Jenny Damm Rerun

I’m pulling out a weblog entry that I wrote something like two years ago. I read some of the old stuff with a real pleasure especially when I take the time to talk about what’s going on in life, the people I meet, and so forth. In that respect what I write can be a real journal, when I’m not being a pedantic kind of detail oriented teacher.

I had not remembered that while I was musing about the teaching of Jenny Damm (her training videos are excellent, by the way) that I had done a seminar up at Rondout in New York. I’m scheduled to go back up there in for three days this June.

But the funny thing, I teach the Front Cross leading with a pulling hand today as though I’ve owned it most of my life. But clearly we can mark the point in time that I incorporated it into my teaching, by the blog entry. I did understand that a properly conducted Front Cross should begin by withdrawing with the inside shoulder, rather than punching at the dog with the outside shoulder (one of the most common handling errors in our sport). But I hadn’t settled on the simple elegance of the pulling hand. I used to say hard-to-digest things like “turn first, then show”.

I include the entirety of the blog entry below. I have a lot of old writing still trapped in the dusty tombs of AgilityVision that I want to dust off and put into accessible archives of a more frequently traveled blogosphere.

The Pulling Hand of Jenny Damm


We began our last day at Rondout with an exercise in which I explained to the group that I am going to use them to try out a thing that I’m not familiar with, and probably contradicts my teaching. I confess to being a little fascinated with the “pulling hand” presented in the Jenny Damm training dvds (available at

I am an empirical learner and need to see a thing over and over again in action in order to gauge whether the movement is natural and easily understood by any number of dogs.

The awkward sequence above requires a handling moment in which the dog is drawn out of obstacle focus and into handler focus for a fully 360º turn at jump #3. We actually practiced it in both directions because I am a fan of ambidextrous training.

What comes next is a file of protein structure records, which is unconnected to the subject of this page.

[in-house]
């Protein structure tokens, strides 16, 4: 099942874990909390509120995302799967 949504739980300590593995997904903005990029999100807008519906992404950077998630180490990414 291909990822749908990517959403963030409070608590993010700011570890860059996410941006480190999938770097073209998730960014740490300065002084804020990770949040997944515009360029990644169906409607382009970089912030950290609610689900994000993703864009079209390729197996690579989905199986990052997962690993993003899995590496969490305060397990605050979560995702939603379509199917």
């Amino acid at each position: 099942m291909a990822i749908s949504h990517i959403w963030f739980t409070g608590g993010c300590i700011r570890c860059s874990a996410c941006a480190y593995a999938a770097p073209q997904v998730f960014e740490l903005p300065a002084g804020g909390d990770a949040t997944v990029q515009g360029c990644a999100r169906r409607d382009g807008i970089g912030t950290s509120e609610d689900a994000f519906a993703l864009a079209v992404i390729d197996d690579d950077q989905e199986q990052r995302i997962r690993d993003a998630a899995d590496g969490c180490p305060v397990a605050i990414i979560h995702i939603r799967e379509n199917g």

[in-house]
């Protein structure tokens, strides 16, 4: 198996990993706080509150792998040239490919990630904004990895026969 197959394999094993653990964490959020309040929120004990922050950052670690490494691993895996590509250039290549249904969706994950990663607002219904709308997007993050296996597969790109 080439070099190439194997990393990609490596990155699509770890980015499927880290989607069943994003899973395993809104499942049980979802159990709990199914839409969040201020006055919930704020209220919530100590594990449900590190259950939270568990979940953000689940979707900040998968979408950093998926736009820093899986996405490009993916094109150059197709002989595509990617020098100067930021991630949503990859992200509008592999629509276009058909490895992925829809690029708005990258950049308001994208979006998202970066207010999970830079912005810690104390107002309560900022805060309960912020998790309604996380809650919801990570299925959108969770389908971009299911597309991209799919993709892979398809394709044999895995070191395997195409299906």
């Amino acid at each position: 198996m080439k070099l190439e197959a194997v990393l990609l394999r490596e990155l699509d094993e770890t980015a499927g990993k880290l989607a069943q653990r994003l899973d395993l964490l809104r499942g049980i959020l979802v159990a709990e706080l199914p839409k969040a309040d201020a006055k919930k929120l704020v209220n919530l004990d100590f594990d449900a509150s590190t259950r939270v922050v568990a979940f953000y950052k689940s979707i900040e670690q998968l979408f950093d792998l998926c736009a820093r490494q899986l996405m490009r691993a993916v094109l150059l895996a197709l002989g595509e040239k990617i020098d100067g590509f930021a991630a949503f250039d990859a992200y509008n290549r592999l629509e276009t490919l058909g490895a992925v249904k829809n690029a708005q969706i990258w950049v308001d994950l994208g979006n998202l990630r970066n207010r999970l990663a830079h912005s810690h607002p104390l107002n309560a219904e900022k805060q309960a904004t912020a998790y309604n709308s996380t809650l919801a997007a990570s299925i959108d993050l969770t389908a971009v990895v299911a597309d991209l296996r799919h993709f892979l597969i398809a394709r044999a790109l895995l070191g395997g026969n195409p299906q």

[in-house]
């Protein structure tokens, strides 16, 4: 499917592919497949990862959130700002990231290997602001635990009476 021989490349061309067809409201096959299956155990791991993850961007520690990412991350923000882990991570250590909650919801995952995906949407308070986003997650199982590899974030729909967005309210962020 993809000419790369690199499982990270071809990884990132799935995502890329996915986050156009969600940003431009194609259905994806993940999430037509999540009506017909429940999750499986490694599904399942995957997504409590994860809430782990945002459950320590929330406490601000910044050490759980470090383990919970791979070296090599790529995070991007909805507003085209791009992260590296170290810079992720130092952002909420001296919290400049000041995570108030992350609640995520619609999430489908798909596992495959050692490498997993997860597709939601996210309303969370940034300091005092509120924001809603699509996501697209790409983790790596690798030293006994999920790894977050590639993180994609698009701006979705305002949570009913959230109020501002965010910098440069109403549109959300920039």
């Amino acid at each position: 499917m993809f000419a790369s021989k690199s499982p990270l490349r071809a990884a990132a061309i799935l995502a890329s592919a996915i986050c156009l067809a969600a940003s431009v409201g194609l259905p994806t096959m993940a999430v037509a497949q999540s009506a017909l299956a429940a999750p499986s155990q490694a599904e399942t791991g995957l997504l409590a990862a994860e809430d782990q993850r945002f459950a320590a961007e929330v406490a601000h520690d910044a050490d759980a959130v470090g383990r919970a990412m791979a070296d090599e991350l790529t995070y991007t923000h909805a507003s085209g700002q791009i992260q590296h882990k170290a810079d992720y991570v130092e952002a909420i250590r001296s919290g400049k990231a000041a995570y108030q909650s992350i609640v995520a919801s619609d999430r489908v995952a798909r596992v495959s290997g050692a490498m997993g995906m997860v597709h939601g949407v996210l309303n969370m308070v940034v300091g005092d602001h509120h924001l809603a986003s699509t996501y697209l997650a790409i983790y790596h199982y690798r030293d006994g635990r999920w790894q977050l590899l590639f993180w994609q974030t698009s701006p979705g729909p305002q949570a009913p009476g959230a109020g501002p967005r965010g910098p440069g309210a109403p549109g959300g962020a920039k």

The way the pulling hand works is this. The handler starts with a lead on the side of the dog and them draws into a cross, keeping the same hand to draw the dog tightly around the handler’s body. This contradicts my own teaching because I’m usually an advocate of using the hand nearer to the dog as the lead hand (the on-side hand). And yet, during the course of the exercise it was clear to me that this was completely intuitive to just about all of the dogs without resorting to any program of compensatory training.

I am ever seeking those things that dogs intuitively understand. If you think about it… a good handler would understand how to run just about any dog… not just his own dog.

I guess I’ve become a fan of the Jenny Damm Pulling Hand. It works. Dogs understand it. It’s gotta go into the repertoire.


This is a variation of a post turning exercise I’ve done in the past. I designed the original exercise to illustrate the phantom Blind Cross in the post turn from #1 to #2 and from #4 to #5. A phantom Blind Cross is an inadvertent thing. The handler over-rotates and abandons connection with the dog causing the dog to tuck up on his opposite side (taking the wrong-course into the pipe tunnel). I must admit I designed this to be illustrative of the error because those who are opposed to use of the Blind Cross will say sappy things like “the Blind Cross disposes the dog to tuck up on your opposite side” when, in fact, the phenomenon is caused by an error in another movement entirely… the Post Turn.

I further made a stipulation that the handler would make a Back Cross at jumps #3, #6, and #9. I never say require handling to say that “this is the one-true way”. I believe nothing of the sort. I specify handling in order to work on a specific skill.

I showed the group at Rondout how to use a Post & Tandem presentation of the jump in order to do the Back Cross. I did notice that Jenny Damm does exactly this… but this is not unique to Jenny Damm. Many handlers in the world do a signature pull & roll in order to precue the dog to the handler’s intention to change directions at the jump. This becomes specific language to the dog and pretty much eliminates many of the ills of the Back Cross (dropped bars, refusals, and inefficient turns).